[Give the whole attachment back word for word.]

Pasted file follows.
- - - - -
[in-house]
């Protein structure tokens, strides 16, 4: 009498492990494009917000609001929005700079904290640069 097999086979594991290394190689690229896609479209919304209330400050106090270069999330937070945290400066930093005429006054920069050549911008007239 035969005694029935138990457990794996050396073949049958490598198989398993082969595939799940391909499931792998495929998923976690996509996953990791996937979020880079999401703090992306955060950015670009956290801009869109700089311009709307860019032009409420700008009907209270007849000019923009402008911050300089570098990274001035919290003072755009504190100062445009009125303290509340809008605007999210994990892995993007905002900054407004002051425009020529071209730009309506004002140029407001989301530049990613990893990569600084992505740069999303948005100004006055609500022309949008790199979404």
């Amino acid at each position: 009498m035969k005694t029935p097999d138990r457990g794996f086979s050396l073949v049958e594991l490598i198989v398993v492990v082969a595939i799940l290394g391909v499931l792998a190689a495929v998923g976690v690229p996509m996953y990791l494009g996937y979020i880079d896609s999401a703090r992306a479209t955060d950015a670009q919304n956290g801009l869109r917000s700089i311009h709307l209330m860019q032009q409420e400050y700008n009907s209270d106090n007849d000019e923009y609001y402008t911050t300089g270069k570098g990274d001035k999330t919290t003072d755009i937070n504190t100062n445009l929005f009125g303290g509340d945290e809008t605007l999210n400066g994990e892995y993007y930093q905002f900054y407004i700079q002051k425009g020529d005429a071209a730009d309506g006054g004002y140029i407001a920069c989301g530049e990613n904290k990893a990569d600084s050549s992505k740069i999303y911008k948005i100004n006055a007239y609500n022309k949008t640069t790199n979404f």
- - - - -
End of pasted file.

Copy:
[in-house]
């Protein structure tokens, strides 16, 4: 009498492990494009917000609001929005700079904290640069 097999086979594991290394190689690229896609479209919304209330400050106090270069999330937070945290400066930093005429006054920069050549911008007239 035969005694029935138990457990794996050396073949049958490598198989398993082969595939799940391909499931792998495929998923976690996509996953990791996937979020880079999401703090992306955060950015670009956290801009869109700089311009709307860019032009409420700008009907209270007849000019923009402008911050300089570098990274001035919290003072755009504190100062445009009125303290509340809008605007999210994990892995993007905002900054407004002051425009020529071209730009309506004002140029407001989301530049990613990893990569600084992505740069999303948005100004006055609500022309949008790199979404």
């Amino acid at each position: 009498m035969k005694t029935p097999d138990r457990g794996f086979s050396l073949v049958e594991l490598i198989v398993v492990v082969a595939i799940l290394g391909v499931l792998a190689a495929v998923g976690v690229p996509m996953y990791l494009g996937y979020i880079d896609s999401a703090r992306a479209t955060d950015a670009q919304n956290g801009l869109r917000s700089i311009h709307l209330m860019q032009q409420e400050y700008n009907s209270d106090n007849d000019e923009y609001y402008t911050t300089g270069k570098g990274d001035k999330t919290t003072d755009i937070n504190t100062n445009l929005f009125g303290g509340d945290e809008t605007l999210n400066g994990e892995y993007y930093q905002f900054y407004i700079q002051k425009g020529d005429a071209a730009d309506g006054g004002y140029i407001a920069c989301g530049e990613n904290k990893a990569d600084s050549s992505k740069i999303y911008k948005i100004n006055a007239y609500n022309k949008t640069t790199n979404f």